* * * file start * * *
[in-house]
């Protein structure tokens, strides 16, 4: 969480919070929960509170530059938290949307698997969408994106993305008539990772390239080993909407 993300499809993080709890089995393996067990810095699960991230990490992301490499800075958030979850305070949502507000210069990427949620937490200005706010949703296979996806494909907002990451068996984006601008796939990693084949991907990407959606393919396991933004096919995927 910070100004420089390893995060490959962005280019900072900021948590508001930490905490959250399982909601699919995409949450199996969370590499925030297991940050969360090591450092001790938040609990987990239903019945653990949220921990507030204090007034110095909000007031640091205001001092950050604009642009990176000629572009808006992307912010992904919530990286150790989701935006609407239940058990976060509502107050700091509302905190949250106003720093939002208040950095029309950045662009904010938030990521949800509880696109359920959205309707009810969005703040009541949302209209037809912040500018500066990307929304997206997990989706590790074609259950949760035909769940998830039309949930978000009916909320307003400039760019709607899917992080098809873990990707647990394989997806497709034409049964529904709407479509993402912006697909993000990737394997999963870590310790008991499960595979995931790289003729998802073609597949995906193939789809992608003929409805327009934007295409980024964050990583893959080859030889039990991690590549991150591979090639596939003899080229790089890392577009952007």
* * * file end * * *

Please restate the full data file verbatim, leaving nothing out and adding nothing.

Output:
[in-house]
């Protein structure tokens, strides 16, 4: 969480919070929960509170530059938290949307698997969408994106993305008539990772390239080993909407 993300499809993080709890089995393996067990810095699960991230990490992301490499800075958030979850305070949502507000210069990427949620937490200005706010949703296979996806494909907002990451068996984006601008796939990693084949991907990407959606393919396991933004096919995927 910070100004420089390893995060490959962005280019900072900021948590508001930490905490959250399982909601699919995409949450199996969370590499925030297991940050969360090591450092001790938040609990987990239903019945653990949220921990507030204090007034110095909000007031640091205001001092950050604009642009990176000629572009808006992307912010992904919530990286150790989701935006609407239940058990976060509502107050700091509302905190949250106003720093939002208040950095029309950045662009904010938030990521949800509880696109359920959205309707009810969005703040009541949302209209037809912040500018500066990307929304997206997990989706590790074609259950949760035909769940998830039309949930978000009916909320307003400039760019709607899917992080098809873990990707647990394989997806497709034409049964529904709407479509993402912006697909993000990737394997999963870590310790008991499960595979995931790289003729998802073609597949995906193939789809992608003929409805327009934007295409980024964050990583893959080859030889039990991690590549991150591979090639596939003899080229790089890392577009952007």